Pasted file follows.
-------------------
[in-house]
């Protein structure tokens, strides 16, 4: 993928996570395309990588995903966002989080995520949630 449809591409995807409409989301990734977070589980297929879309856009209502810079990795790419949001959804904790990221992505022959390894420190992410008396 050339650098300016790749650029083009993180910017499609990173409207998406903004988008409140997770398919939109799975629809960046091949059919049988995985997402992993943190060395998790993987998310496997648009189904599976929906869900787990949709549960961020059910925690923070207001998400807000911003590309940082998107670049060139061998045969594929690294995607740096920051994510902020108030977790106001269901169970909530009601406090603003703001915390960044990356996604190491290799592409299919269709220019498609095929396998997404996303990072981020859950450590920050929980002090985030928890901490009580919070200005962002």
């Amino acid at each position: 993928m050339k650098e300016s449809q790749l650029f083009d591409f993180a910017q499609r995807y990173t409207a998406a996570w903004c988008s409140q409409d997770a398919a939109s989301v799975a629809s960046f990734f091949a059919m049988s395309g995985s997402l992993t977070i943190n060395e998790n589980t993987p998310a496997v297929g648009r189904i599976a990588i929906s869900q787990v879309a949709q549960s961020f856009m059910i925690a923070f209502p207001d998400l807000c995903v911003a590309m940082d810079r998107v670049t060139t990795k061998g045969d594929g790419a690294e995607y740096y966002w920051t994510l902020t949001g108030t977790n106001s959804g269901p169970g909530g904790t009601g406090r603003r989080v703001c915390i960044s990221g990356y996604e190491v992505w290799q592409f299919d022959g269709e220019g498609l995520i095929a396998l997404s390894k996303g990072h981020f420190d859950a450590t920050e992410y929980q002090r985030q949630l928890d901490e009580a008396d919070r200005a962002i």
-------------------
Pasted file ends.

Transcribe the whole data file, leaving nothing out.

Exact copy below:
[in-house]
């Protein structure tokens, strides 16, 4: 993928996570395309990588995903966002989080995520949630 449809591409995807409409989301990734977070589980297929879309856009209502810079990795790419949001959804904790990221992505022959390894420190992410008396 050339650098300016790749650029083009993180910017499609990173409207998406903004988008409140997770398919939109799975629809960046091949059919049988995985997402992993943190060395998790993987998310496997648009189904599976929906869900787990949709549960961020059910925690923070207001998400807000911003590309940082998107670049060139061998045969594929690294995607740096920051994510902020108030977790106001269901169970909530009601406090603003703001915390960044990356996604190491290799592409299919269709220019498609095929396998997404996303990072981020859950450590920050929980002090985030928890901490009580919070200005962002």
């Amino acid at each position: 993928m050339k650098e300016s449809q790749l650029f083009d591409f993180a910017q499609r995807y990173t409207a998406a996570w903004c988008s409140q409409d997770a398919a939109s989301v799975a629809s960046f990734f091949a059919m049988s395309g995985s997402l992993t977070i943190n060395e998790n589980t993987p998310a496997v297929g648009r189904i599976a990588i929906s869900q787990v879309a949709q549960s961020f856009m059910i925690a923070f209502p207001d998400l807000c995903v911003a590309m940082d810079r998107v670049t060139t990795k061998g045969d594929g790419a690294e995607y740096y966002w920051t994510l902020t949001g108030t977790n106001s959804g269901p169970g909530g904790t009601g406090r603003r989080v703001c915390i960044s990221g990356y996604e190491v992505w290799q592409f299919d022959g269709e220019g498609l995520i095929a396998l997404s390894k996303g990072h981020f420190d859950a450590t920050e992410y929980q002090r985030q949630l928890d901490e009580a008396d919070r200005a962002i």